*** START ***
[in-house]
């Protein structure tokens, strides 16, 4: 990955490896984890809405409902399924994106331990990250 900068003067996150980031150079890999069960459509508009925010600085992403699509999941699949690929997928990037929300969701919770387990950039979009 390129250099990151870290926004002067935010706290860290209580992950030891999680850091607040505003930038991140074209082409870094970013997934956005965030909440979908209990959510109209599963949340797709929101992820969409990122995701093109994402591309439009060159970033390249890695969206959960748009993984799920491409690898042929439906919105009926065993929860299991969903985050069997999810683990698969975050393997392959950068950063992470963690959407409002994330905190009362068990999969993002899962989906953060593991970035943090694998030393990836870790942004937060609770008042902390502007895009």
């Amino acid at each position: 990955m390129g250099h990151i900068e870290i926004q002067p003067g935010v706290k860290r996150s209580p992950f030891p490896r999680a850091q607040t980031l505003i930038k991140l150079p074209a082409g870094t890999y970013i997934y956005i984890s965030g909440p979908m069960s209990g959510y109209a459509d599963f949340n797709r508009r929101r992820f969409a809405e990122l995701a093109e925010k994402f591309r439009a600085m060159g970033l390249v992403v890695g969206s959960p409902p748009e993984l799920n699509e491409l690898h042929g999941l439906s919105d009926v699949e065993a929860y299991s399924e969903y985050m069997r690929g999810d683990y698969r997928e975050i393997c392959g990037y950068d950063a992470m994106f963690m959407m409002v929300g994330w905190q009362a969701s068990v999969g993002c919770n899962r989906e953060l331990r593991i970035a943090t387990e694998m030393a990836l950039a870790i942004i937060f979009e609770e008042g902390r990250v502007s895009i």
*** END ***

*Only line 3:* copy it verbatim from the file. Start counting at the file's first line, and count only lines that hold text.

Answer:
């Amino acid at each position: 990955m390129g250099h990151i900068e870290i926004q002067p003067g935010v706290k860290r996150s209580p992950f030891p490896r999680a850091q607040t980031l505003i930038k991140l150079p074209a082409g870094t890999y970013i997934y956005i984890s965030g909440p979908m069960s209990g959510y109209a459509d599963f949340n797709r508009r929101r992820f969409a809405e990122l995701a093109e925010k994402f591309r439009a600085m060159g970033l390249v992403v890695g969206s959960p409902p748009e993984l799920n699509e491409l690898h042929g999941l439906s919105d009926v699949e065993a929860y299991s399924e969903y985050m069997r690929g999810d683990y698969r997928e975050i393997c392959g990037y950068d950063a992470m994106f963690m959407m409002v929300g994330w905190q009362a969701s068990v999969g993002c919770n899962r989906e953060l331990r593991i970035a943090t387990e694998m030393a990836l950039a870790i942004i937060f979009e609770e008042g902390r990250v502007s895009i």